The modern trend for physicists to work on problems in finance and economics began in the early 1990s and has gained momentum ever since. In the past few years, however, this field of 'econophysics' has come in for some strong criticism. Physicists, critics say, have mostly just re-discovered things that others already knew, and failed to build any valuable theory with explanatory power.
Is it true? Has econophysics really degenerated into irrelevance?
Should I open a Facebook account or not? Which of the two presidential candidates should I vote for in an American federal election? Will I get infected or not in a disease epidemic? Under what conditions does my choice or opinion become the popular one? The answer to each of these questions depends not only on the individual in question, but also crucially on their social or physical contacts with other individuals. Formulating this observation mathematically in terms of both local-contact-based binary decision-making processes and the concept of social network structures has led to many simple paradigmatic models, such as the voter model and the susceptible-infected model, that scientists study in order to understand how behaviors, opinions, and infectious diseases spread among human populations.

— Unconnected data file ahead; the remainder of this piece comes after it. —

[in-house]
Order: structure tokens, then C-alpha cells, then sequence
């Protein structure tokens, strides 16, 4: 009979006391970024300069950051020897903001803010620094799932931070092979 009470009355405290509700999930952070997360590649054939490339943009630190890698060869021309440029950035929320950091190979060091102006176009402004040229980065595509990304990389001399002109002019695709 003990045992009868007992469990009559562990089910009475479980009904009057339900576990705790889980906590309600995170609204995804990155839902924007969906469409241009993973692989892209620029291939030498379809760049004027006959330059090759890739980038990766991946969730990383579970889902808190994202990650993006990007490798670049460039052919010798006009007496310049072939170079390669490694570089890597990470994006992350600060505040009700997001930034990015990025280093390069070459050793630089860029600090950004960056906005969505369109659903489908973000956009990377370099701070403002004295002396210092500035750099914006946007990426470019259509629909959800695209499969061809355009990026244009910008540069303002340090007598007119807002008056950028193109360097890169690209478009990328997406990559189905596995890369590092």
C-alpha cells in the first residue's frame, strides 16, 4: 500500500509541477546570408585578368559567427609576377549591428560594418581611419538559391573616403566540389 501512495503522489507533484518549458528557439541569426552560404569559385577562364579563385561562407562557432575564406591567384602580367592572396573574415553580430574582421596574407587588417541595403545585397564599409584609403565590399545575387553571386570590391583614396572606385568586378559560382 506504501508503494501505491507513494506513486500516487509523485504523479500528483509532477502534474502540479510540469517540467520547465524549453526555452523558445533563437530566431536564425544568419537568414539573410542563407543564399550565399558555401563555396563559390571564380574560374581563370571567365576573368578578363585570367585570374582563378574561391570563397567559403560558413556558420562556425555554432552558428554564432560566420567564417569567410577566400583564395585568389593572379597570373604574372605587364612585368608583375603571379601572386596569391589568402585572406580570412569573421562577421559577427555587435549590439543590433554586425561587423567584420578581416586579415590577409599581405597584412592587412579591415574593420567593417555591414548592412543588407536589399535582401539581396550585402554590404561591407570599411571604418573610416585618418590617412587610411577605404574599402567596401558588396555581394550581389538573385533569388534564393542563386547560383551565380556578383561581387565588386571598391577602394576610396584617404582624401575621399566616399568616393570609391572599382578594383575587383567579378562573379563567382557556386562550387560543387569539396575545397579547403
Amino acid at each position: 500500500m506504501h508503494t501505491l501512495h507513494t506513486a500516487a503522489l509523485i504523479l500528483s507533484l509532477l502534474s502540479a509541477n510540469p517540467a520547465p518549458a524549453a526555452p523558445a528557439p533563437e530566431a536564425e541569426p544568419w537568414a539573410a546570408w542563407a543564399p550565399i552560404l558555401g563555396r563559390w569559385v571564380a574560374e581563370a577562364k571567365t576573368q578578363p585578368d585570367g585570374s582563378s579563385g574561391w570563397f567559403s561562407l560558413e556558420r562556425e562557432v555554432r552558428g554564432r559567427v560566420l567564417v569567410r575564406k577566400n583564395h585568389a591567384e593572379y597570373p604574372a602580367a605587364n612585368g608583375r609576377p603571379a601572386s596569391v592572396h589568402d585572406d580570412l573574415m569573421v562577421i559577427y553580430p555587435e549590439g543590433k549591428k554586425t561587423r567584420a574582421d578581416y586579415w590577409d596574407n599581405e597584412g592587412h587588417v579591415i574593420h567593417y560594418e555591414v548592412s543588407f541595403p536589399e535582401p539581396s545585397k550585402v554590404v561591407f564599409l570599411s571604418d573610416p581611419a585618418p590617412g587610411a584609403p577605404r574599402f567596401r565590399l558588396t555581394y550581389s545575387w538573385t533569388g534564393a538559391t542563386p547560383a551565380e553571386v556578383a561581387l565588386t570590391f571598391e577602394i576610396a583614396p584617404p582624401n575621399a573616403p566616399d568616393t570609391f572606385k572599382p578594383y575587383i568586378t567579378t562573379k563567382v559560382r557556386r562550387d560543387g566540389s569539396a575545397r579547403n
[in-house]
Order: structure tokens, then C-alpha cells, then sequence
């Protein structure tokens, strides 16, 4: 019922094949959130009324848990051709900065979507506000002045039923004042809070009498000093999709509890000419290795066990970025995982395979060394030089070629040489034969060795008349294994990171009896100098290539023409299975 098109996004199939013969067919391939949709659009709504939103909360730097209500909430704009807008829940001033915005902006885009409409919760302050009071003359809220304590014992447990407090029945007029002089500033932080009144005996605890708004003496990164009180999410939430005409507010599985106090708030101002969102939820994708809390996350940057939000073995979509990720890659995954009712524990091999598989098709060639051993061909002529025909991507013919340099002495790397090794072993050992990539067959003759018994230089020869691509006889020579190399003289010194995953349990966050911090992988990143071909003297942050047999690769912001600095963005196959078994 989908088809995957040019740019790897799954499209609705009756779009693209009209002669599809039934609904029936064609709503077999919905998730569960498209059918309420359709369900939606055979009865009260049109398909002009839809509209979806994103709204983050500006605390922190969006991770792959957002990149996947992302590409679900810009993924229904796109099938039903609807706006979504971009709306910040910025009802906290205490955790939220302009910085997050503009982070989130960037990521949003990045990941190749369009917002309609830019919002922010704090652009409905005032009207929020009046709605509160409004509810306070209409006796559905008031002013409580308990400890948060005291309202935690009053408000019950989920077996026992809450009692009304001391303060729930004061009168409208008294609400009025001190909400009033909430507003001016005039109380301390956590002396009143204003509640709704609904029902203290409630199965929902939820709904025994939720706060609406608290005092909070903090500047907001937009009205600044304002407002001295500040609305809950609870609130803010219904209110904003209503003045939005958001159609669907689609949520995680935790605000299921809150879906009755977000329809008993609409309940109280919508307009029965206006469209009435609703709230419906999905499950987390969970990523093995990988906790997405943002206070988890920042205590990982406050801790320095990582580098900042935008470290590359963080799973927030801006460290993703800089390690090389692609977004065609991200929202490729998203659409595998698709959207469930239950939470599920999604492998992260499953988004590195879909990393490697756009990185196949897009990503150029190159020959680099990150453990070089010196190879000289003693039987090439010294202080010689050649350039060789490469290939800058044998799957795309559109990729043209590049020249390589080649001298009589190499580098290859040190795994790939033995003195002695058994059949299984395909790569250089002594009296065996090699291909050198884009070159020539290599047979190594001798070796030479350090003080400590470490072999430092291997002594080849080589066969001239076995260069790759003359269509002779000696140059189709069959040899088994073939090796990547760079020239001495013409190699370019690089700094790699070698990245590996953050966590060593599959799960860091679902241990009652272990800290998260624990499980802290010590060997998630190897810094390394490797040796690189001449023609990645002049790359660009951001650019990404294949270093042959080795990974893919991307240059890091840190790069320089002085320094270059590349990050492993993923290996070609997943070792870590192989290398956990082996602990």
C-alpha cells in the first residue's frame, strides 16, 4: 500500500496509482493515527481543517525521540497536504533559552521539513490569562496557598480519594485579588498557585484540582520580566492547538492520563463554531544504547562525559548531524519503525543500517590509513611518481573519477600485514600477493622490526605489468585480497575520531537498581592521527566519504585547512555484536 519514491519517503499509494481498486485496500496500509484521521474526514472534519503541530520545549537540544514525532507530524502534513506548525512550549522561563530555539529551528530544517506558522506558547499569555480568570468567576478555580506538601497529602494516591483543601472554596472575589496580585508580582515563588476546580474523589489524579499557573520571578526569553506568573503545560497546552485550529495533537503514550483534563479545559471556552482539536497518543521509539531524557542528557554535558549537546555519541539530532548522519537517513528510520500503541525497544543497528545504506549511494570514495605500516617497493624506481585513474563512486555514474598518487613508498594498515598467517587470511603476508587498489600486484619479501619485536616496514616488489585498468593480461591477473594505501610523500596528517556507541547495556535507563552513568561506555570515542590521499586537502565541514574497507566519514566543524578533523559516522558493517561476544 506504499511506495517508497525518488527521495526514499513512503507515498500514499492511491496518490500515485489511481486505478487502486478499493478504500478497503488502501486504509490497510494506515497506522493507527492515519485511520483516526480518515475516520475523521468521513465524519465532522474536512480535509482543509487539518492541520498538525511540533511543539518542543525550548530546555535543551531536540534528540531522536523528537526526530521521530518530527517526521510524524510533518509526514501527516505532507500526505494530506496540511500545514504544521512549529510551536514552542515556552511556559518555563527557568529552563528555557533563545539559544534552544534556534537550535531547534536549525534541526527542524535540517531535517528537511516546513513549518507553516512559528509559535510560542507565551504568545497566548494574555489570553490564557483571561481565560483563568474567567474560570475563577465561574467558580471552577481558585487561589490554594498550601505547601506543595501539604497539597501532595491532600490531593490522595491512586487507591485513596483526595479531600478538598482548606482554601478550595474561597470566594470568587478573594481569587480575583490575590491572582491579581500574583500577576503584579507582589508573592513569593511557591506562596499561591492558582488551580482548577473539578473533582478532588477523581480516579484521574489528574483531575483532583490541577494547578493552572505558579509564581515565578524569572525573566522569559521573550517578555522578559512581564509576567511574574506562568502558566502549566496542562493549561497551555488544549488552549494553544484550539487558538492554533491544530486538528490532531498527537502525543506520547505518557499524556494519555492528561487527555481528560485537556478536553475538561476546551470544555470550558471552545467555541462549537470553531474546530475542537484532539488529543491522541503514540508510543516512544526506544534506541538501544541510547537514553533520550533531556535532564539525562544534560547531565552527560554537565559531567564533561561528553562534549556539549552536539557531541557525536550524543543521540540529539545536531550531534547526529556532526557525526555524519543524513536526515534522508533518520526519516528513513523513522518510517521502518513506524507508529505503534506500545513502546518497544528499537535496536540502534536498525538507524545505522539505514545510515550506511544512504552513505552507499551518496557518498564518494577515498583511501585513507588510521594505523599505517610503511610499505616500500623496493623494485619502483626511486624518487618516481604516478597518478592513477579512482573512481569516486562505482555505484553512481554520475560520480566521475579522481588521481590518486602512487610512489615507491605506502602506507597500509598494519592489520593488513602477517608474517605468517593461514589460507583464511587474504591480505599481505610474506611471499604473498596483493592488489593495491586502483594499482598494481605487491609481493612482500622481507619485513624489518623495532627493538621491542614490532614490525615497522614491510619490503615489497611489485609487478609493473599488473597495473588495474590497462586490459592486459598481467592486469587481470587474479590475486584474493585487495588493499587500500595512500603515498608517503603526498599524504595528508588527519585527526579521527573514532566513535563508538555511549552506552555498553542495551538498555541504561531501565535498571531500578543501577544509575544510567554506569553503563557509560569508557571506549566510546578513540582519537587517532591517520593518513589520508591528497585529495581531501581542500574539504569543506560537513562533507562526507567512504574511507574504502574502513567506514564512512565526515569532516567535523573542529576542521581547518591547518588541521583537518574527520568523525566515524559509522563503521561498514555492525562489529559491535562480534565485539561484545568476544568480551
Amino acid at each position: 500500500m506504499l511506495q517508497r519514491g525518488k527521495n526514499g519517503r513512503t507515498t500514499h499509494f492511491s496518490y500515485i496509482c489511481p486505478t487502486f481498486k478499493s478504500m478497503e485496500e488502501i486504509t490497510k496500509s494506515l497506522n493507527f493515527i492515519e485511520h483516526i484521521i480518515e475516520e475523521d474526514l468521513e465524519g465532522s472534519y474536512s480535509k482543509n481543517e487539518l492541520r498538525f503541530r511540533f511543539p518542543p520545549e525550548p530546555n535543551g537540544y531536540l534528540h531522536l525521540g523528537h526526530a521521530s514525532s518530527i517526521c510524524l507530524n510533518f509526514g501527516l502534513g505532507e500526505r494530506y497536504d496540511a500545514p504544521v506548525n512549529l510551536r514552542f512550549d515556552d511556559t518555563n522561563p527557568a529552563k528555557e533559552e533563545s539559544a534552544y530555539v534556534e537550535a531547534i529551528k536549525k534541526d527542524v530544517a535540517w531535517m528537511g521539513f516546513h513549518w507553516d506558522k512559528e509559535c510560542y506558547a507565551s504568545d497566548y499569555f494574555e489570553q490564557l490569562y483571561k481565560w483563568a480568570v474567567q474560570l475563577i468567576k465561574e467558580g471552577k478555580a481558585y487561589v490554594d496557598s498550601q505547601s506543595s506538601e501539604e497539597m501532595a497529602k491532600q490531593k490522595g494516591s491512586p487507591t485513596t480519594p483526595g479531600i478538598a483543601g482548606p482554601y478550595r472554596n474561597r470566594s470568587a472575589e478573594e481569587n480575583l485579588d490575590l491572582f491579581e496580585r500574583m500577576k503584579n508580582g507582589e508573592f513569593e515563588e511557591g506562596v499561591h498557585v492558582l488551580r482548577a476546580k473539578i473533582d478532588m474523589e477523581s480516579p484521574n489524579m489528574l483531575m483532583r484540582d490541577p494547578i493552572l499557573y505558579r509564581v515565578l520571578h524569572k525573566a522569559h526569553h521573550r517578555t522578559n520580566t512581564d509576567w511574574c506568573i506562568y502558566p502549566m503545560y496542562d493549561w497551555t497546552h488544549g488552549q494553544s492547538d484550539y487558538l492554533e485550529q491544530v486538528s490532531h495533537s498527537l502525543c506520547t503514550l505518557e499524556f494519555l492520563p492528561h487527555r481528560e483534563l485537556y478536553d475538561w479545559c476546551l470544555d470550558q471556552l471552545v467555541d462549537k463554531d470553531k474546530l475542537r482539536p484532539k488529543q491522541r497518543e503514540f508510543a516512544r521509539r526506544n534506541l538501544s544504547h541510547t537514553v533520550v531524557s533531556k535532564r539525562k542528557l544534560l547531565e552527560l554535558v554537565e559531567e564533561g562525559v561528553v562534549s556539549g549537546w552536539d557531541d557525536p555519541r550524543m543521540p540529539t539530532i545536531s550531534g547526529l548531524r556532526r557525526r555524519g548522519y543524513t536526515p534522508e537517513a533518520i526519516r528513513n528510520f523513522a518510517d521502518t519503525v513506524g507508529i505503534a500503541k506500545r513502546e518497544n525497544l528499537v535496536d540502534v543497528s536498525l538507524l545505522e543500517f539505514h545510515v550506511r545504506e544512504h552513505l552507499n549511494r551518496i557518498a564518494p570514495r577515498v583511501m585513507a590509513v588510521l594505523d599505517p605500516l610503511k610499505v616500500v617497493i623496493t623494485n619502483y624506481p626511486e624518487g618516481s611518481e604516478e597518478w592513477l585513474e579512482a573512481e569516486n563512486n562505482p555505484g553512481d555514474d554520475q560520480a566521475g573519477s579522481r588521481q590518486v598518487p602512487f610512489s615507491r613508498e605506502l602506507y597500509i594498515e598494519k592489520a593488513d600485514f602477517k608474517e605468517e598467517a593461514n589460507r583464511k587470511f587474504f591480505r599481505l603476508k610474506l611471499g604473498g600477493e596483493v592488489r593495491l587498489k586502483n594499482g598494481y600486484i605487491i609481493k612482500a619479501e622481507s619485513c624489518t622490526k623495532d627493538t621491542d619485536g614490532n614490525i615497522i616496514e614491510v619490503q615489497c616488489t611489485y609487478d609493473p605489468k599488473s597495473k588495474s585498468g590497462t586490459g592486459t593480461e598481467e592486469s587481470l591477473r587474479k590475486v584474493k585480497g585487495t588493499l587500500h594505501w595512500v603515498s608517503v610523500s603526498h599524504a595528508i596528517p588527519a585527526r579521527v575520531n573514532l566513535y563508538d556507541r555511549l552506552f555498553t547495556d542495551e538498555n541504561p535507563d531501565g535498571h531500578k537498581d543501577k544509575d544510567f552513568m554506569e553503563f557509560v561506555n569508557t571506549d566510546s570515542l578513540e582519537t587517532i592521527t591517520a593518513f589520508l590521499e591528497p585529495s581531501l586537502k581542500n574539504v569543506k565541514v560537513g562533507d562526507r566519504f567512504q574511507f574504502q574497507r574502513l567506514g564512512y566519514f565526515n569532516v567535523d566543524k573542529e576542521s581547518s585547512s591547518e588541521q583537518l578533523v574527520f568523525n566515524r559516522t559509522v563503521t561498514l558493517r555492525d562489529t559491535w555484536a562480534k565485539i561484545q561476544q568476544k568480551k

What cultural and social processes determine the size and growth of the vocabulary of a natural language? Does such a vocabulary grow forever? From large text databases, such as the Google Ngram, that have become available only recently, researchers tease out new and systematic insights into these fundamental questions and develop a mathematical model with predictive power that describes vocabulary growth as a simple stochastic process.
A column in Scientific American by SFI Distinguished Professor Geoffrey West makes the case for a theory of complex systems. The availability of "big data" driven by the digital revolution creates an opportunity for scientists to ...
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